The Edelrid Sendero is actually quite difficult to review because there is really very little to dislike about it. It's light, comfortable, well designed for a range of different types of climbing, manufactured to stringent environmental standards and, with an RRP of £75 (although widely available for a bit less than this) it isn't even particularly expensive.
Since getting the Sendero at the end of June I've used it for every trip out where a harness has been required, and have now logged well over 100 pitches wearing it as well belaying many hours in it. Due to covid restrictions this has mainly been locally to me - in the Peak District - probably split about 3:2 sport to trad climbs. I haven't climbed mountain routes in it yet, although Edelrid actually describes it as an "alpine harness", but I would happily use it for multi pitch rock climbs, UK winter climbs, or alpine and water ice.
The Sendero comes in three size options, S, M and L. It has two sibling harnesses: the Sirana, which has fixed leg loops and weighs slightly less, and the Autana - essentially the same as the Sendero but sized for women. Interestingly both the Sirana and Autana come in an XS option.
Edelrid states 332g for medium and the definitely harness feels light: on my scales it is actually just 325g! So nice to see Edelrid are being conservative with their stated weights. It's not quite as light as the Edelrid Leaf I reviewed five years ago, which was a whole 15g lighter, although the Sendero has adjustable leg loops, so has two more metal buckles on it than the Leaf. The Sendero's sibling harness, the Sirana, is essentially the same as the Sendero except with fixed leg loops rather than adjustable weighs a paltry 282g in medium. So while the Sendero isn't the lightest harness I've used, it is certainly lighter than many. It also packs down well - easy to stuff into your pack - unlike the very comfy but rather rigid and bulky-to-pack Edelrid Orion.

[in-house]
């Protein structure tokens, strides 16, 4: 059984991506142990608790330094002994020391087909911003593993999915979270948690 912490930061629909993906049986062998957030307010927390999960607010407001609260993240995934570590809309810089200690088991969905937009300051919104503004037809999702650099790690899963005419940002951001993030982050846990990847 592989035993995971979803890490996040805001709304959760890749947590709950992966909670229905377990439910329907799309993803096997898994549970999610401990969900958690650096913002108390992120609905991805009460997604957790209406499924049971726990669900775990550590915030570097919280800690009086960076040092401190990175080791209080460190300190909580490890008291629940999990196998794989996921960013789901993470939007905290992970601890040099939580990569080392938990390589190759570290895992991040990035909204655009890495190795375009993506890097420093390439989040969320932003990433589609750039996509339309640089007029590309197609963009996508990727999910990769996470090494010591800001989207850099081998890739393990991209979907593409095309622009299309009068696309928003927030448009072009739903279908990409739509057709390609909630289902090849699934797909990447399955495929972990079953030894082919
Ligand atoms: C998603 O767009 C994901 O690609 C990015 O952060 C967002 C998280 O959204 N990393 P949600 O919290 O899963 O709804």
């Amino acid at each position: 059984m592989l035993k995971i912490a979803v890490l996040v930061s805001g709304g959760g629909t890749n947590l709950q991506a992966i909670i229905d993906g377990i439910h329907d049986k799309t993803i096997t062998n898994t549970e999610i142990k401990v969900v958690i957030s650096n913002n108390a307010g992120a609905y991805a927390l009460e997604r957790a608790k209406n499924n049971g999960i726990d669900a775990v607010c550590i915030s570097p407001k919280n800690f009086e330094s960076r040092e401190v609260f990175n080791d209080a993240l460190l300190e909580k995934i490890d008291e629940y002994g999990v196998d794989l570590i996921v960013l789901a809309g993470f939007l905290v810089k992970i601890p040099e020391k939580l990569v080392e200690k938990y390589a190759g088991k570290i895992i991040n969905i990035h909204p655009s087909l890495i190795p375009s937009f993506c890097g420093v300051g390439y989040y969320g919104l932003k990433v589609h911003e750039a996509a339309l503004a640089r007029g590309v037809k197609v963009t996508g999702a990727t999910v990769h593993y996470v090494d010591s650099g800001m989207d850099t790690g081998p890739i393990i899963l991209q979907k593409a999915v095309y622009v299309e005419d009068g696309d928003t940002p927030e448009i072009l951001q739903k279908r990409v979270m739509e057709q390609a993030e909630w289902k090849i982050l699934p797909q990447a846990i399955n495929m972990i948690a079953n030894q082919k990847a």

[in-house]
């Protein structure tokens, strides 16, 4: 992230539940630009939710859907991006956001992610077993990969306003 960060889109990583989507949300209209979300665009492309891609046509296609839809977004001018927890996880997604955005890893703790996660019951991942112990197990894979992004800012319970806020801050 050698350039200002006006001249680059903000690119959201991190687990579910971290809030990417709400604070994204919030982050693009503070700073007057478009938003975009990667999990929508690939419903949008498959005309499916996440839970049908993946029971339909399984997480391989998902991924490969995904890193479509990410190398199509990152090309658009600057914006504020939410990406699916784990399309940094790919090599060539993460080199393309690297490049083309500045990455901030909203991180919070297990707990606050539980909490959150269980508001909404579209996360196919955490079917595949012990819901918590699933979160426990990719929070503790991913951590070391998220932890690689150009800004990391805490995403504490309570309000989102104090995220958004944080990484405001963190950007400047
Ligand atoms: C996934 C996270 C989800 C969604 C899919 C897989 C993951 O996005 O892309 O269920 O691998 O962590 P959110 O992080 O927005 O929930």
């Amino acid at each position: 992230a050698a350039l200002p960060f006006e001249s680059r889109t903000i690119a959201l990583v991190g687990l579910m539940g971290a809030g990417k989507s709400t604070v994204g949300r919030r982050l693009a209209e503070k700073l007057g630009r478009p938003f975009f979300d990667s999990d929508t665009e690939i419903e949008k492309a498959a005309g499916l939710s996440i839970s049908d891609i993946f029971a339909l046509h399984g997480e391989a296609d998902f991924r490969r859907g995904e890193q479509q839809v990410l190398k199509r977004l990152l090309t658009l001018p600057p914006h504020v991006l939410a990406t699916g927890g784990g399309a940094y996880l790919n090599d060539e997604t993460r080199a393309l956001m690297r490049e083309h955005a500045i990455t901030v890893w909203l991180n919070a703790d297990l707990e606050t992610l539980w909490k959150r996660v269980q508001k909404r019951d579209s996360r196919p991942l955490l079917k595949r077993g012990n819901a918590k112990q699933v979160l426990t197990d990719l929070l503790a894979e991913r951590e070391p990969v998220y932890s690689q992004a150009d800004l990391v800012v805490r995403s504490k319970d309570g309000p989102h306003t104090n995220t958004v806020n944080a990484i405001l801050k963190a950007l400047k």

The split webbing of the 'Soft Frame' construction spreads the load over a wide area, which - say Edelrid - reduces the need for thick padding for comfort, thus making the harness lighter and more slimline. Running the load bearing webbing in two strands around the harness also makes the middle section between them more breathable. The mesh padding they have used is firm and supportive without feeling bulky or restrictive. I find the Sendero very comfortable, and it doesn't weigh a lot, so the design seems to be performing as intended. The legs loops are held up by the standard elastics held up by a fastex buckle.
The harness is adjusted by a 20mm buckle at the waist and 15mm buckles on the leg loops. These can be fully opened relatively easily, meaning the harness can be put on without taking your feet off the ground - so the harness could be used whilst skiing for example - although over a summer and autumn of rock climbing in the Sendero I've not needed to fully open any of the buckles.
The waist adjustment does only have one buckle, so having the harness centred will depend on where the user is within the adjustable range of the three sizes, S, M and L. I have used the medium - climbing in just a t-shirt through the summer the fit has felt perfect, but recently climbing on cooler days in a base layer, thin fleece and medium-weight soft shell I've found I can't snug the waist down quite so much and this means the racking loops on the right side are slightly further back than on the left. This is far from a big problem, but considering how many layers you are likely to wear under the harness might help you decide which size to go for if you were, for instance, at the top of the M size, or the bottom of the L.